PUBLIC assets are often undervalued or poorly accounted for, short-changing nations of lucrative revenue streams or improved net debt positions, says a paper from Citi based on a new book by economists Dag Detter and Stefan Fölster.
The book, The Public Wealth Of Nations, argues that policymakers' focus on managing debt over recent decades has left public assets either badly managed or simply ignored.
Citi chief economist Willem Buiter agrees that even countries on the brink of insolvency, such as Greece, "could use their considerable public assets... to help pull themselves out of their bind".
"A surprising fact is that the single largest owner of wealth in nearly every country is not a private company or an individual like Bill Gates, Carlos Slim or Warren Buffett," Dr Buiter writes.
"The largest owner of wealth is all of us collectively; you and your fellow taxpayers.
"And we all have our own personal wealth manager, whom we usually call 'the government'."
Using estimates from the book, the Citi economist calculates that between real estate, state-owned companies, public infrastructure and financial investments, many countries' public assets would be worth more than gross domestic product.
However, much of this intrinsic wealth is either "hidden" for political purposes, undervalued to comply with accountancy conventions or not commercialised efficiently.
"Over recent decades, policymakers have focused almost solely on managing debt while largely ignoring the question of public wealth," Dr Buiter says.
"Given that in most countries, public wealth is larger than public debt, just managing it better could help to solve the debt problem while also providing the material for future economic growth."
The book's authors estimate that governments around the world have US$75 trillion (S$101 trillion) of public assets, "ranging from corporations to forests", and that these are either badly managed or simply omitted from sovereign balance sheets.
This US$75 trillion is equal to total annual global GDP and compares with total global public debt of US$54 billion. If better management or more comprehensive accountability resulted in even a 1 per cent return, these assets would generate some US$750 billion in public revenue
Dr Buiter argues that one of the best ways to extract this value is through national wealth funds (NWF), "a single institution, removed from direct government influence".
"This requires setting up an independent, ring-fenced body at arm's length from daily political influence and enabling transparent, commercial governance," he says.
The NWF differs from the more known sovereign wealth fund (SWF) in that the latter is a more liquid vehicle, investing largely in traded securities across major markets.
A national wealth fund, by contrast, is more concerned with the "active management of operational assets as a portfolio", Citi says.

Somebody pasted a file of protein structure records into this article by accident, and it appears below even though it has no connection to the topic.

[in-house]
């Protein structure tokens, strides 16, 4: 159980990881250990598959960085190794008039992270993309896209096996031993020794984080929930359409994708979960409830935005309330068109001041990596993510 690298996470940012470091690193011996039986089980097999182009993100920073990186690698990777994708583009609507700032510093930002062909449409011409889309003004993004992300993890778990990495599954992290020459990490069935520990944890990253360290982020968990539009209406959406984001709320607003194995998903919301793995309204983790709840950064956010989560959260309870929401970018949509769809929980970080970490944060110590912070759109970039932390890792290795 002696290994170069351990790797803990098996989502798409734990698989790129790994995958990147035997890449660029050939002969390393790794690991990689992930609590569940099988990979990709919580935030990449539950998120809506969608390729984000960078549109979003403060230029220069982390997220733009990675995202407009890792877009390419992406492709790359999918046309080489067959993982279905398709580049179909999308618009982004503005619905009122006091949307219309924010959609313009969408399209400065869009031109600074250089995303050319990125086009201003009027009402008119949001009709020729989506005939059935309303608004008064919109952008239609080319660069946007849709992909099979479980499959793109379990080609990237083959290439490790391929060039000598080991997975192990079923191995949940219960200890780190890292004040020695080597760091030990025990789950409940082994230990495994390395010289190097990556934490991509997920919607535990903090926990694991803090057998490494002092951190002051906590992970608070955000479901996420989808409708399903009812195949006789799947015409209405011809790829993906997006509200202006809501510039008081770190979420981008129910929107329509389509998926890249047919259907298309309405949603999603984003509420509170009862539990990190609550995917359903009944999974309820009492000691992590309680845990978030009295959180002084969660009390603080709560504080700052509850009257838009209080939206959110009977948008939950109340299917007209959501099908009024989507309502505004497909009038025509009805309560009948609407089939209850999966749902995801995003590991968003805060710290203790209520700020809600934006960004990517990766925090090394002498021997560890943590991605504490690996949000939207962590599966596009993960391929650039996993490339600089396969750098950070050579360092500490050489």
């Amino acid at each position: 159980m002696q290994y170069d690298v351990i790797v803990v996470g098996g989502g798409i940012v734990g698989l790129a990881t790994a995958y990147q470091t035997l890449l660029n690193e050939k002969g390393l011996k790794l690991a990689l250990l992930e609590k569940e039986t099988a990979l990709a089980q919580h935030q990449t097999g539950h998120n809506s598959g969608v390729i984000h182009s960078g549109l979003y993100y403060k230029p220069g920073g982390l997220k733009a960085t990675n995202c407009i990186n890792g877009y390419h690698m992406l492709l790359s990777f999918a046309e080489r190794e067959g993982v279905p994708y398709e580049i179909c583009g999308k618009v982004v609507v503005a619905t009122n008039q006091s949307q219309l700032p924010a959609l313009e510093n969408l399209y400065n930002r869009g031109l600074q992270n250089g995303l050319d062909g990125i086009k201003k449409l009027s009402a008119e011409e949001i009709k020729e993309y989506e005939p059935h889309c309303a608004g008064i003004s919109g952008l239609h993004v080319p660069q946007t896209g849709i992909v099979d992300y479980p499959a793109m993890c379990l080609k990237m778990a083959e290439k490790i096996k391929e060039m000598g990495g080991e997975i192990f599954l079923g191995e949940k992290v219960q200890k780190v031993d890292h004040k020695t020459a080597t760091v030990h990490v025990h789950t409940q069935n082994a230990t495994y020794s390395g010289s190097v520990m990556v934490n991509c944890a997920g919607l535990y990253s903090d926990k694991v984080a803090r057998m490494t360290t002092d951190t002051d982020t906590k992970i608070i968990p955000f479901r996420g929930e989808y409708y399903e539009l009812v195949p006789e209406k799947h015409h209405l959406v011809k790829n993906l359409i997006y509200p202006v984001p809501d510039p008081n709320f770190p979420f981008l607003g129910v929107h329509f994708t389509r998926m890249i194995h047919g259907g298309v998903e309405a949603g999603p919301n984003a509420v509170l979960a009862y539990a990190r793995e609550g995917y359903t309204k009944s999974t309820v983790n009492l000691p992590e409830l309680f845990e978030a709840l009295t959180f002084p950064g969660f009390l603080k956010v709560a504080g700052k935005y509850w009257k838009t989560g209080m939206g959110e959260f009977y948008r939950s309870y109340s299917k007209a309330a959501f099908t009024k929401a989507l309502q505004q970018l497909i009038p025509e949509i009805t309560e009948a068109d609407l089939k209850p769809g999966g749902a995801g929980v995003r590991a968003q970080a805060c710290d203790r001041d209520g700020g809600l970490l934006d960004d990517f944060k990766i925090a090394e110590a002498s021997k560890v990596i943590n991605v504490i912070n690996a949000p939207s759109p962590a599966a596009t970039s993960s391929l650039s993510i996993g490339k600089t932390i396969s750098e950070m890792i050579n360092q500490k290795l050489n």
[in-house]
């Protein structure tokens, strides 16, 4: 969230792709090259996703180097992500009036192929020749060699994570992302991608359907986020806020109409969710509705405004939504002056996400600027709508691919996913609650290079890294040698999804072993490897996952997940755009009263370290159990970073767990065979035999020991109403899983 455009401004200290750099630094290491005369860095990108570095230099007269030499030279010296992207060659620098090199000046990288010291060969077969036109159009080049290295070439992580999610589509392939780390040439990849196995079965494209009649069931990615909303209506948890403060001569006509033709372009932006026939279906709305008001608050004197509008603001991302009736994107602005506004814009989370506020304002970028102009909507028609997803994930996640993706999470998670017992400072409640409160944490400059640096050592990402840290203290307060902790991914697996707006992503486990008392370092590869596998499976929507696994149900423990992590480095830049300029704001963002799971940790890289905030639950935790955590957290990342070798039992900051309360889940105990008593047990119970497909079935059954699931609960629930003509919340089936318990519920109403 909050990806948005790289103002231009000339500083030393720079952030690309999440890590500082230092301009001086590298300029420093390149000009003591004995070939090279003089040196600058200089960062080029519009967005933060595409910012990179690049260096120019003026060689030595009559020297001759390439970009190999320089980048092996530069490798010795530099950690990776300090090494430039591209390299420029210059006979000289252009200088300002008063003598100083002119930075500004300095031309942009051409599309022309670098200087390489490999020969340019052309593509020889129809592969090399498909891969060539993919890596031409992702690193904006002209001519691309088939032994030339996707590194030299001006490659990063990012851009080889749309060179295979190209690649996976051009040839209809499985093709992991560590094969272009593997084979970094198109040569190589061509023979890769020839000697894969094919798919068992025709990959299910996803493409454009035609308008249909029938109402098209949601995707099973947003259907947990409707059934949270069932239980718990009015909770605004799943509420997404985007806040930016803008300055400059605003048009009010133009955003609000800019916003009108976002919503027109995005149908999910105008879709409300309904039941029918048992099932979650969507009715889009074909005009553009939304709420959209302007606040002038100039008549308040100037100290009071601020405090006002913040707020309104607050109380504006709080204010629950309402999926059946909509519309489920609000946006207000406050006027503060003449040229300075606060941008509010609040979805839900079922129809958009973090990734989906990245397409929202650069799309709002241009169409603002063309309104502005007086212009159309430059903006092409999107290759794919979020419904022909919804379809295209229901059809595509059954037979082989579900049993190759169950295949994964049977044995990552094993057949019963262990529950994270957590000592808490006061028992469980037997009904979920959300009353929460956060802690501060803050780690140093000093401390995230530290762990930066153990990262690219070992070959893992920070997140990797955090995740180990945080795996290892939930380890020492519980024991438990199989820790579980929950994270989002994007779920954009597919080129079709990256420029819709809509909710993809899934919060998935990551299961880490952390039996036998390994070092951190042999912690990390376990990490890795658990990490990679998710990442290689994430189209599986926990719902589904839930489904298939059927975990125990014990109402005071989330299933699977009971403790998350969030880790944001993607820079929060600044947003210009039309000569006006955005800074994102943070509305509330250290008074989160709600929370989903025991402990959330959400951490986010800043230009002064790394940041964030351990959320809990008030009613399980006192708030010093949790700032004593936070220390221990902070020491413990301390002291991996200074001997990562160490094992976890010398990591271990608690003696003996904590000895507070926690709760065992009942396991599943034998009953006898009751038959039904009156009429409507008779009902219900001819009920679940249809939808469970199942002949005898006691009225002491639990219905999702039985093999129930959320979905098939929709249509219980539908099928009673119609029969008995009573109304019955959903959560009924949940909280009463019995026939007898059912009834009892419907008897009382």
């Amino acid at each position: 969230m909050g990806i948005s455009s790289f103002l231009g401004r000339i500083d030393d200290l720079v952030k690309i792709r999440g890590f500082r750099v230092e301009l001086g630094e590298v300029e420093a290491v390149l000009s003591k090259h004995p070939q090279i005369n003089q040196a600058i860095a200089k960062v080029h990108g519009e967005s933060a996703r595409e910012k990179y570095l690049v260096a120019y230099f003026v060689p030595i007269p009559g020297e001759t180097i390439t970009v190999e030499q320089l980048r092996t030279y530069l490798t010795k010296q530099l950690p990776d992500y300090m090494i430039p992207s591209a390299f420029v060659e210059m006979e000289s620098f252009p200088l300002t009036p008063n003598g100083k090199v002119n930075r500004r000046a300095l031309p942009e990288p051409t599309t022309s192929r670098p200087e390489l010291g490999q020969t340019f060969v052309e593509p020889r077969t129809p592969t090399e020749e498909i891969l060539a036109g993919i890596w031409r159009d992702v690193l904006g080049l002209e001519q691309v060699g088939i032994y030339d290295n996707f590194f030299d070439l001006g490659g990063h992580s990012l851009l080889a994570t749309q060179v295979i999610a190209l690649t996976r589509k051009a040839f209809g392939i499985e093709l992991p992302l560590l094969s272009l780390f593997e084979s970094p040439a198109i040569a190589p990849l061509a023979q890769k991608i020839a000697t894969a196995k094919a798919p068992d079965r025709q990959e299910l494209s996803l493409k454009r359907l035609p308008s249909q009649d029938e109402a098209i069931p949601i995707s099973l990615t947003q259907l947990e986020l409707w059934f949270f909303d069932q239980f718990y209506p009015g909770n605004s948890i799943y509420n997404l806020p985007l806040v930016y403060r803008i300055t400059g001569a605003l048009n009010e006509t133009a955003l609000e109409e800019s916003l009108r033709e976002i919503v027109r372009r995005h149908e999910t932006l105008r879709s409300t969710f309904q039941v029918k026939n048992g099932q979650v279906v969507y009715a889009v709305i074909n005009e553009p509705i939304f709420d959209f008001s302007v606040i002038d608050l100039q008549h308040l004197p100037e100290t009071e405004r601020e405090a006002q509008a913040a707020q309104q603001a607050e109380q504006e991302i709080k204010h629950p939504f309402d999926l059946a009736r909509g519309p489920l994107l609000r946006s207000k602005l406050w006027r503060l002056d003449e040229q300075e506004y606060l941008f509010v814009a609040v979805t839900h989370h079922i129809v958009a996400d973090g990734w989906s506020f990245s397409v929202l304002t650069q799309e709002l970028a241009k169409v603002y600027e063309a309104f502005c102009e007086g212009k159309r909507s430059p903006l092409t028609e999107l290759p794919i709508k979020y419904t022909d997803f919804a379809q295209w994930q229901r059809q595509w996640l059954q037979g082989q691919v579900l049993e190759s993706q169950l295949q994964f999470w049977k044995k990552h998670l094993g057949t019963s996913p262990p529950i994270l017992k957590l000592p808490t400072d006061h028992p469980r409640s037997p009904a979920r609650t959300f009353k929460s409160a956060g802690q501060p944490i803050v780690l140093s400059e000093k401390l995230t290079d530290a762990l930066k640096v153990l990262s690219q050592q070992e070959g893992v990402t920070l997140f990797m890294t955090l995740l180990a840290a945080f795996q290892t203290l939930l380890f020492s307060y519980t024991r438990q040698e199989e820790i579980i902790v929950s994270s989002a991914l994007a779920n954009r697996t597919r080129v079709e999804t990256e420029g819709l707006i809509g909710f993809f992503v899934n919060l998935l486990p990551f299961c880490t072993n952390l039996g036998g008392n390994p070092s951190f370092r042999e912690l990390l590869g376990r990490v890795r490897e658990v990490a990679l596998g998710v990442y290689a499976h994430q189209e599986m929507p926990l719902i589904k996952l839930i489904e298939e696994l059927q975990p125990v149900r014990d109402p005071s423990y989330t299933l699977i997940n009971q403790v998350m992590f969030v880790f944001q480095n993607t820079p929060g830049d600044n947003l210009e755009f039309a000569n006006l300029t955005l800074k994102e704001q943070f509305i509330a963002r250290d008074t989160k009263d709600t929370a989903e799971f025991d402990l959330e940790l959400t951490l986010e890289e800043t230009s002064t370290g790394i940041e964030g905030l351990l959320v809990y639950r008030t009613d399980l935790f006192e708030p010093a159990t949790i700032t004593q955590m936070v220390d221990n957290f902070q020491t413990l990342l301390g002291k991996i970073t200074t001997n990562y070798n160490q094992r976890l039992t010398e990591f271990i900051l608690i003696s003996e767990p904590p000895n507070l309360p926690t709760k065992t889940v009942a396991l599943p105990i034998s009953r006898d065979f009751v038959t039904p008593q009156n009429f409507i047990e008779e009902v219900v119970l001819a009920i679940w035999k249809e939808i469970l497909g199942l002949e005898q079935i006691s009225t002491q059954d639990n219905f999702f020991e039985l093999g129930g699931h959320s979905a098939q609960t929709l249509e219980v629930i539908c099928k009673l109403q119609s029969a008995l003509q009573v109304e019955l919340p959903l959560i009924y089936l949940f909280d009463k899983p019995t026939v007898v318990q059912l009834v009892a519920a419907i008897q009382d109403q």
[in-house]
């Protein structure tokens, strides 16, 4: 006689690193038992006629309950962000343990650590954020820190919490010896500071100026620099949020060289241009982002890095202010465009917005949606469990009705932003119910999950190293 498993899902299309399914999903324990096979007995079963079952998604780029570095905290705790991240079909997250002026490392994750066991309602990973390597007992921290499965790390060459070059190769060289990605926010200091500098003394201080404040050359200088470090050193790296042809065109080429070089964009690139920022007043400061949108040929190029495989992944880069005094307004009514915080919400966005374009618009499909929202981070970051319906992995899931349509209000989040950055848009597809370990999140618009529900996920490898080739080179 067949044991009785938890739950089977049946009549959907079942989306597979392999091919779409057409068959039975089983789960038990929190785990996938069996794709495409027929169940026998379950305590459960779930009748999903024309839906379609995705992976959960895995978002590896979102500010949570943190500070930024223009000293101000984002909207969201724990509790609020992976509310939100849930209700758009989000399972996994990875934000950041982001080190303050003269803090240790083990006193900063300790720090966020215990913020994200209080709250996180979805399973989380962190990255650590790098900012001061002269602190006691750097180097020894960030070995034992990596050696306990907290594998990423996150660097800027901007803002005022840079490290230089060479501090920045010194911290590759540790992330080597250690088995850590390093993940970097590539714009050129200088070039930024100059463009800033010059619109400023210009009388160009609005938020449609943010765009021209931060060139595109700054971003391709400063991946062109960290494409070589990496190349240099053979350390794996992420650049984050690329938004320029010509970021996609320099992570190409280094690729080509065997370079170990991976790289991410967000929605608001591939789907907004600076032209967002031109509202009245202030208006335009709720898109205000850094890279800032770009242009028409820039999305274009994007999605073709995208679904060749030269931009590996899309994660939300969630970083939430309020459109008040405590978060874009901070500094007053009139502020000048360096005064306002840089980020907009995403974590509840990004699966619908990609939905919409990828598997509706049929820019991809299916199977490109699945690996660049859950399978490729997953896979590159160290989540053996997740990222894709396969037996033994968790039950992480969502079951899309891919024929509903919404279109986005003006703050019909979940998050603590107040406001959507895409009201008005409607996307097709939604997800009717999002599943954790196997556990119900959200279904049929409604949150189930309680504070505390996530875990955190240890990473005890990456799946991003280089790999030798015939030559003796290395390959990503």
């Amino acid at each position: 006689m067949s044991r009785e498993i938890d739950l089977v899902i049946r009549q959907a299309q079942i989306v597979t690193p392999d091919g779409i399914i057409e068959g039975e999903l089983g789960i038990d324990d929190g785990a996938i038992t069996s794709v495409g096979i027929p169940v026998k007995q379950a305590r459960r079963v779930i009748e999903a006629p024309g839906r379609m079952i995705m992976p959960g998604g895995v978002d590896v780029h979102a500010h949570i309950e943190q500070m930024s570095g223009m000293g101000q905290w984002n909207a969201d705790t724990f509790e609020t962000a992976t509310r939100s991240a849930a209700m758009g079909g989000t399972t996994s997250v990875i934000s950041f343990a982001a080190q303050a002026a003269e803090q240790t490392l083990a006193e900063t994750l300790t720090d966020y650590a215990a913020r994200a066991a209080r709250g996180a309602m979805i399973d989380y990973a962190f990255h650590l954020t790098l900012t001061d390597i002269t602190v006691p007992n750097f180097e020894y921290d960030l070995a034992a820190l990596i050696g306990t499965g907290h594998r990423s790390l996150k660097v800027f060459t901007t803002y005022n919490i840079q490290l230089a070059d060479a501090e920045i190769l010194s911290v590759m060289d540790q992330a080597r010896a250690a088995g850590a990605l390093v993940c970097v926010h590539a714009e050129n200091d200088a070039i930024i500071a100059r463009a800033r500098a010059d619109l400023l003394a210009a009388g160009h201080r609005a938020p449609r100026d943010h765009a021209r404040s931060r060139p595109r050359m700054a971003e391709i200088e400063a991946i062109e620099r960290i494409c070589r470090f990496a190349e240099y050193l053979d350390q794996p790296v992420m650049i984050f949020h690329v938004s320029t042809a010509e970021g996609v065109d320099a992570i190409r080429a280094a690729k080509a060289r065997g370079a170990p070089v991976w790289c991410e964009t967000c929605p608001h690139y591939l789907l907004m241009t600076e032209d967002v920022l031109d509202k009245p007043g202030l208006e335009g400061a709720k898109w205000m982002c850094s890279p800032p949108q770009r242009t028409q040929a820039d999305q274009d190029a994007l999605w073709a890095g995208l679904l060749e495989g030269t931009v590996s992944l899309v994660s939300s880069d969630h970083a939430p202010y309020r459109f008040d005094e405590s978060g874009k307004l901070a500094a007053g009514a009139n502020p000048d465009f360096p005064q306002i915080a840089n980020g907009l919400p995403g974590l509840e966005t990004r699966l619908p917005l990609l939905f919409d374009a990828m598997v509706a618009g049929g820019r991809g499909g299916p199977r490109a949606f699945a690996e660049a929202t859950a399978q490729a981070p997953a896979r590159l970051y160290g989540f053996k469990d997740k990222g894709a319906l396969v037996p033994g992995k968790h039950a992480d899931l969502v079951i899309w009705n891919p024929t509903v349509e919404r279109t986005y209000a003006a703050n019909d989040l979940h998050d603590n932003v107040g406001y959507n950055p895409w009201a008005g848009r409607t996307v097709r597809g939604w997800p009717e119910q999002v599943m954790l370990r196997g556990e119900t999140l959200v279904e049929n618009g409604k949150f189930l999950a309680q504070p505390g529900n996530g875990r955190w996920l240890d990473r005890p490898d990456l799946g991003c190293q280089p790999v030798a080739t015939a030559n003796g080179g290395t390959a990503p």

The US-based investment bank gives Singapore's Temasek as an example of a NWF, while the country's GIC, a national fund manager of reserve liquidity, is a classic SWF.
"An NWF incorporating all the commercial assets owned by the United States federal government alone would most likely be several times the size (in value terms) of all the world's SWFs put together," Dr Buiter says.
"Improving the yield of these assets would not only save vast amounts of money, but also generate an income to the government that could be used to lower taxes, reduce debt, or pay for much needed infrastructure investments," he says.
He argues that poor management of public resources has held back development in many countries, or added to fiscal crises.
The oft-quoted Greek railway system, for example, was spending US$350 million in wages and generating US$250 million in revenues before the country's 2010 bailout.
Annual losses of US$1 billion at the railways had driven debt up to US$13 billion, which was equivalent to 5 per cent of Greece's GDP. The system's obligations made up about 40 per cent of a total debt of US$33 billion at state-owned enterprises.
"Historically, countries have managed their public assets in a fragmented way, depending on the nature of the assets or their history," Dr Buiter says.
"Typically, railways, telecommunications and other similar assets were controlled through, for example, the ministry of transportation/communication, and electricity assets through the ministry of energy and so on.
"This structure was natural in a centrally planned economy and a market economy when the regulation of a sector and the ownership of the state monopoly assets in the same sector was integrated under the same line ministry.
"Moving from this structure towards outsourcing governance to an independent institutional framework, a holding company operating at arm's length from politics... enables the use of the appropriate private sector toolkit," he says.
SYDNEY MORNING HERALD